Remy Dhingra ’20, a candidate for 2018–19 Yale College Council vice president, is confident that, if elected, she will be able to streamline important YCC functions and tackle issues of student interest head-on.
Like her running mate, presidential hopeful Christopher Moeckel ’20, Dhingra does not have any previous experience on the YCC. But the aspiring vice president considers this a boon rather than a disadvantage.
“A lot of the other candidates have been embedded in the structure of the YCC for a long time, and that can create limitations,” Dhingra told the News. “Chris and I would be coming in not used to the kind of extensive, data-gathering, tedious, working on policy reports. We come in a lot more proactive than that … having a fresh mindset, fresh eyes in the leadership position.”
Dhingra’s opponents in the race for vice president are Casey Ramsey ’20 and Heidi Dong ’20.
A sophomore in Ezra Stiles college, Dhingra said that as vice president she would prioritize internal YCC reforms. In addition to ensuring that the minutes from all council meeting are consistently published online, Dhingra said she hopes to amend the YCC constitution to include one senator per college on the council of representatives, rather than the current two. Such a policy, Dhingra added, would make the council more efficient and generate more contested races for positions.
Additionally, Dhingra stressed that the YCC should spend less time generating policy reports and more time advocating for and making sure it enacts a handful of recommendations.
“I think that the main issue with the YCC is that it spreads itself too thin,” Dhingra said. “Candidates try to run on such a broad range of policies and so many policies that when they actually try to implement them, it doesn’t work. YCC website has a list of over ten policy reports that have been worked on this year or are still currently being worked on. I think that’s far too much to be effective.”
Beyond internal YCC reforms, Dhingra is advocating for a novel approach to reducing the student income contribution. The plan, which she devised with Moeckel, is to lobby the University administration for a month and, if there is no response, to incorporate a 501(c)(3) nonprofit and start independently raising funds that would go toward reducing the student effort by $500 per year. Dhingra said that she and Moeckel have spoken to “some donors” who have expressed interest in the plan.
Dhingra said she will also push to make mental health emergencies a valid reason for receiving a dean’s excuse. To do so, she plans to collaborate with the Yale Layer — an undergraduate publication dedicated to issues of mental health and student well-being — mental health educators and counselors and deans.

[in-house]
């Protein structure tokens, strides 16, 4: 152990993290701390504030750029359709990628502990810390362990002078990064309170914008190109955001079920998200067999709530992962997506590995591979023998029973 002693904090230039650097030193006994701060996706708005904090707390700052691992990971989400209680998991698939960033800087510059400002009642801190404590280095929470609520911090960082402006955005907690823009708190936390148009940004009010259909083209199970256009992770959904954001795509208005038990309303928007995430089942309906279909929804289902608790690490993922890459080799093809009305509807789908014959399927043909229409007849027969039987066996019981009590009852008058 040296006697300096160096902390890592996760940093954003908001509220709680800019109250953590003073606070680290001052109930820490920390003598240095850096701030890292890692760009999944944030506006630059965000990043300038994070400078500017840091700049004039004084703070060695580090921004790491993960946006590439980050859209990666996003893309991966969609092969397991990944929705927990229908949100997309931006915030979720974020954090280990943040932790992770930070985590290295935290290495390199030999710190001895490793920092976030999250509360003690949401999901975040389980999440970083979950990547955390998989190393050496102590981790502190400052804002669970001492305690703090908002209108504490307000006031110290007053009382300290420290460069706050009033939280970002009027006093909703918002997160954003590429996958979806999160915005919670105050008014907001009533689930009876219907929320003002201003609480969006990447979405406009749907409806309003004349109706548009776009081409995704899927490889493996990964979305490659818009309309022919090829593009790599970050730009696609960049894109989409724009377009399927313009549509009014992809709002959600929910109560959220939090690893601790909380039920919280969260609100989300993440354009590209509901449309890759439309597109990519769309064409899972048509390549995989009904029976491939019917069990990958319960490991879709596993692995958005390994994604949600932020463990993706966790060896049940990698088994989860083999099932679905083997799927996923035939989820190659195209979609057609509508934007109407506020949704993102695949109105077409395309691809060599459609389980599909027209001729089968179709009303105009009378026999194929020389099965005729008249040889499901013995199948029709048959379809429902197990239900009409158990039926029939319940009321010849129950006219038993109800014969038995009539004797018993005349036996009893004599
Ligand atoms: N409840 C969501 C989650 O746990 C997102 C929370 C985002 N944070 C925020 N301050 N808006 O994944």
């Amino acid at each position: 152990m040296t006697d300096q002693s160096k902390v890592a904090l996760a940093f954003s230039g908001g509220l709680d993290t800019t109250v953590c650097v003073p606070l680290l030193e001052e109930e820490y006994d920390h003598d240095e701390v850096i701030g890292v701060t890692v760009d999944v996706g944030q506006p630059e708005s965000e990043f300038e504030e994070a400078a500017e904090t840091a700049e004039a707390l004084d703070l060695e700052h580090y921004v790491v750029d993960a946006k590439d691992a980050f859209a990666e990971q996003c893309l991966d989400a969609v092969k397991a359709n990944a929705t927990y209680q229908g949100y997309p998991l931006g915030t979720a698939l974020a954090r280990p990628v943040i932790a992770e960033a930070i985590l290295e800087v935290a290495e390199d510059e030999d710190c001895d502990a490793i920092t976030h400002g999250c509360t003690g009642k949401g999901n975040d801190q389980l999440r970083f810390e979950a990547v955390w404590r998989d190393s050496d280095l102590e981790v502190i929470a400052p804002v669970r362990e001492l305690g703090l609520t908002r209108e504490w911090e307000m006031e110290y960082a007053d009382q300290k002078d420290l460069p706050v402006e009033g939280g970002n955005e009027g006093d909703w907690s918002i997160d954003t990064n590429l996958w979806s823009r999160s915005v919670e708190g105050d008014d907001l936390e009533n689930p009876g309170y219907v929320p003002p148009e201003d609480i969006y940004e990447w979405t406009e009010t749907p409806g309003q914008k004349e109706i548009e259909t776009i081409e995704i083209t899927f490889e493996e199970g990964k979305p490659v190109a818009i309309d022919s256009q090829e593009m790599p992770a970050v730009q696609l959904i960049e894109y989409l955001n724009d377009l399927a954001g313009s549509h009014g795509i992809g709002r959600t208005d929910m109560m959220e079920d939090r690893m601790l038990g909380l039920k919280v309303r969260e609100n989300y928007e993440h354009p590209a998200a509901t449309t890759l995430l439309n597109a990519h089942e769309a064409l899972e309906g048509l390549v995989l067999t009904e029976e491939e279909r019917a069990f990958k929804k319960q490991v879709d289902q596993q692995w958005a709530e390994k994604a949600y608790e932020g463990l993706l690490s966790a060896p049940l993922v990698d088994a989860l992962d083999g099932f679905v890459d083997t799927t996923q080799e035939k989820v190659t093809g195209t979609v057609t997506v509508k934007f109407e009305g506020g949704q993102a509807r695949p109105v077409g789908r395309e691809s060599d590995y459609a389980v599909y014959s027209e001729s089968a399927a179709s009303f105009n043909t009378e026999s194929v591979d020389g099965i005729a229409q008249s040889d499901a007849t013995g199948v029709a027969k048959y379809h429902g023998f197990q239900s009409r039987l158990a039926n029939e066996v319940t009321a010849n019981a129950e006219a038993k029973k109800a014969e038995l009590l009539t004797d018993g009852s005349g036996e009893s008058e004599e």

Dhingra’s other proposals include a semesterly $20 printing stipend for students and improved dining hall coffee. Should she become YCC vice president, Dhingra said, she would investigate whether it is the specific brand of coffee used in dining halls or the way in which the coffee is being brewed that is driving students to off-campus coffee shops.
Although Dhingra has not played a role within the YCC before, she has taken on a number of other leadership positions during her time at Yale. For the past year, she has been a member of the Development Committee for Camp Kesem, a camp program committed to supporting children whose parents have cancer. Last fall, Dhingra said, she raised $3,000 over the course of 24 hours for camp activities. Since the beginning of her first year at Yale, Dhingra has been a tour guide at the Yale Art Gallery — a role she said has taught her a lot about how to work with people from a variety of different backgrounds.
As a high school student, Dhingra said she worked with school administrators, sponsors and social media teams to organize two TEDx conferences — local gatherings where live TED-like talks and videos previously recorded at TED conferences are shared with the community.
“I got a lot of leadership experiences from organizing those conferences, but I think no matter what position you’re in, it’s really important to know how to be a member of a team and listen to other people and their experiences and knowledge they have,” Dhingra said.
Rachel Dow ’20 who oversees Camp Kesem Yale’s Development Committee, said she could attest to Dhingra’s commitment and readiness to take on additional responsibilities, adding that Dhingra is personable, friendly and easy to communicate with.
Julianna Lai | email@example.com